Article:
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An Accessible Laparoscope for Surgery in Low- and Middle- Income Countries

Abstract

Laparoscopic surgery is the standard of care in high-income countries for many procedures in the chest and abdomen. It avoids large incisions by using a tiny camera and fine instruments manipulated through keyhole incisions, but it is generally unavailable in low- and middle-income countries (LMICs) due to the high cost of installment, lack of qualified maintenance personnel, unreliable electricity, and shortage of consumable items. Patients in LMICs would benefit from laparoscopic surgery, as advantages include decreased pain, improved recovery time, fewer wound infections, and shorter hospital stays. To address this need, we developed an accessible laparoscopic system, called the ReadyView laparoscope for use in LMICs. The device includes an integrated camera and LED light source that can be displayed on any monitor. The ReadyView laparoscope was evaluated with standard optical imaging targets to determine its performance against a state-of-the-art commercial laparoscope. The ReadyView laparoscope has a comparable resolving power, lens distortion, field of view, depth of field, and color reproduction accuracy to a commercially available endoscope, particularly at shorter, commonly-used working distances (3-5 cm). Additionally, the ReadyView has a cooler temperature profile, decreasing the risk for tissue injury and operating room fires. The ReadyView features a waterproof design, enabling sterilization by submersion, as commonly performed in LMICs. A custom desktop software was developed to view the video on a laptop computer with a frame rate greater than 30 frames per second and to white balance the image, which is critical for clinical use. The ReadyView laparoscope is capable of providing the image quality and overall performance needed for laparoscopic surgery. This portable low-cost system is well suited to increase access to laparoscopic surgery in LMICs.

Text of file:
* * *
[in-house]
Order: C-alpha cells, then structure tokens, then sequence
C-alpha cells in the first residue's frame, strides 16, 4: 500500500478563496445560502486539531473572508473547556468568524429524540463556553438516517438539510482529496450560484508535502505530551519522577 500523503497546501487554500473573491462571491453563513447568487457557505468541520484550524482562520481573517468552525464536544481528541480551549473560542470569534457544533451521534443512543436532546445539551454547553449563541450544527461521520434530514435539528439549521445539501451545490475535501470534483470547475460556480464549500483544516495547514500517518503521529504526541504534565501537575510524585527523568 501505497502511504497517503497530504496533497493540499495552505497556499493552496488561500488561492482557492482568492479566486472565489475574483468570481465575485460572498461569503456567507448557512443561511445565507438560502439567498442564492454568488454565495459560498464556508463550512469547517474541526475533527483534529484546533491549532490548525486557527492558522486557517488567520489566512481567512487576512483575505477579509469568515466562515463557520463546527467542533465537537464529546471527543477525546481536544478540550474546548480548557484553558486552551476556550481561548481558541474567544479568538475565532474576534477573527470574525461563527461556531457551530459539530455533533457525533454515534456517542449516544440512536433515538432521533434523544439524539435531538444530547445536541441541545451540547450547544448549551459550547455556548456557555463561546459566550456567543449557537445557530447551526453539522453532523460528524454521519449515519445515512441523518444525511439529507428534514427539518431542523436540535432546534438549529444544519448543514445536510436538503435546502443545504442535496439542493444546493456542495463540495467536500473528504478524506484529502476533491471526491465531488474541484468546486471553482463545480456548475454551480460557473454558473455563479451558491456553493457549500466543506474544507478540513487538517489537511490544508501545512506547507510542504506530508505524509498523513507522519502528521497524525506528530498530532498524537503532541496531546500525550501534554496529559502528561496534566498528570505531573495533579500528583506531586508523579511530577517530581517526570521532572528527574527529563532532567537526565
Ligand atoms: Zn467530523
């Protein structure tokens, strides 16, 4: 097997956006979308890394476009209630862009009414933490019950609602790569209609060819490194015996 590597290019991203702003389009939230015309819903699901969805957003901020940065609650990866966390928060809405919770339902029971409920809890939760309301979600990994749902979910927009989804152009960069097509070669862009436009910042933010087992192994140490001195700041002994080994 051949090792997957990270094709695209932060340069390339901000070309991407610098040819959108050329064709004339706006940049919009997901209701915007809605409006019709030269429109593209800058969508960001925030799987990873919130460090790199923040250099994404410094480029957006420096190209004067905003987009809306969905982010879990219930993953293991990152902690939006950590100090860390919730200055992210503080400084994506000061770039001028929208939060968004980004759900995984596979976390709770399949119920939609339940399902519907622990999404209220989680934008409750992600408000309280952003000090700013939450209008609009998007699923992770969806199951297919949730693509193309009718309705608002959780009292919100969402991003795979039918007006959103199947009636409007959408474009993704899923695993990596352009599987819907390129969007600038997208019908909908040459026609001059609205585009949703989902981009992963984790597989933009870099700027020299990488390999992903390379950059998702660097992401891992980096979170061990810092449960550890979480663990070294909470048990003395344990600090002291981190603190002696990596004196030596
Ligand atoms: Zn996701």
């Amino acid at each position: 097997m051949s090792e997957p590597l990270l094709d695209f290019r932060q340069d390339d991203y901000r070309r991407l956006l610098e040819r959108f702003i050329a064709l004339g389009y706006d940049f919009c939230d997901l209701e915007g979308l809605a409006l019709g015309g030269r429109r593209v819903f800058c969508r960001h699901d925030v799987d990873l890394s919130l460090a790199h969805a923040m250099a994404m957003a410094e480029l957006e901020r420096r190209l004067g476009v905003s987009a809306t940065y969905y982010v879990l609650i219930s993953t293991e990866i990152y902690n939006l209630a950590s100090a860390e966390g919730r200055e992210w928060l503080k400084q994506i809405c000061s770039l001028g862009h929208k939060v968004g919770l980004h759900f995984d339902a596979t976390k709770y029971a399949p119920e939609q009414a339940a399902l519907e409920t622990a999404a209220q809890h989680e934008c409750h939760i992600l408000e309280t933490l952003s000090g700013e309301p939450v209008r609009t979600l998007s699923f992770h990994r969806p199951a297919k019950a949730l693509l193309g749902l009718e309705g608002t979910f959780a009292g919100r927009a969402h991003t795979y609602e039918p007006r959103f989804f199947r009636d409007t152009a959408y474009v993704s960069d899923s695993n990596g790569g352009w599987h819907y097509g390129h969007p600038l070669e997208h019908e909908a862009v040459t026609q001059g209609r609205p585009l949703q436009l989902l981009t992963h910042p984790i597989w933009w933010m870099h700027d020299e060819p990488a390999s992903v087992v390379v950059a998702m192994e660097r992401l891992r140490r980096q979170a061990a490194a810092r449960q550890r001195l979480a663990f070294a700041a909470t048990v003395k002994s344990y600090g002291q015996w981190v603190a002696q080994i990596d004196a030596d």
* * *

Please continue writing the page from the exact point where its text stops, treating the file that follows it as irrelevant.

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Acknowledgements

This work was supported by a Bass Connections grant at Duke University and a Duke/Duke-NUS pilot project grant. JLM and NM work with the Calla Health Foundation.

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Authors

Contributions

NR and JLM performed device development and testing, and drafting of the manuscript. EDS, CS, AB, BK, AG, SK, and MB all assisted in device development and testing. JLM, NR, and TNF created the project, obtained project funding and drafted the manuscript.

Corresponding author

Correspondence to Tamara N. Fitzgerald.

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Disclosures

JLM, AG and TNF have a patents pending related to this work. NR, EDS, CS, AB, BK, SK, and MB have nothing to disclose.

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Mueller, J.L., Rozman, N., Sunassee, E.D. et al. An Accessible Laparoscope for Surgery in Low- and Middle- Income Countries. Ann Biomed Eng 49, 1657–1669 (2021). https://doi.org/10.1007/s10439-020-02707-6

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Keywords

  • Biomedical devices
  • Laparoscopic surgery
  • Global surgery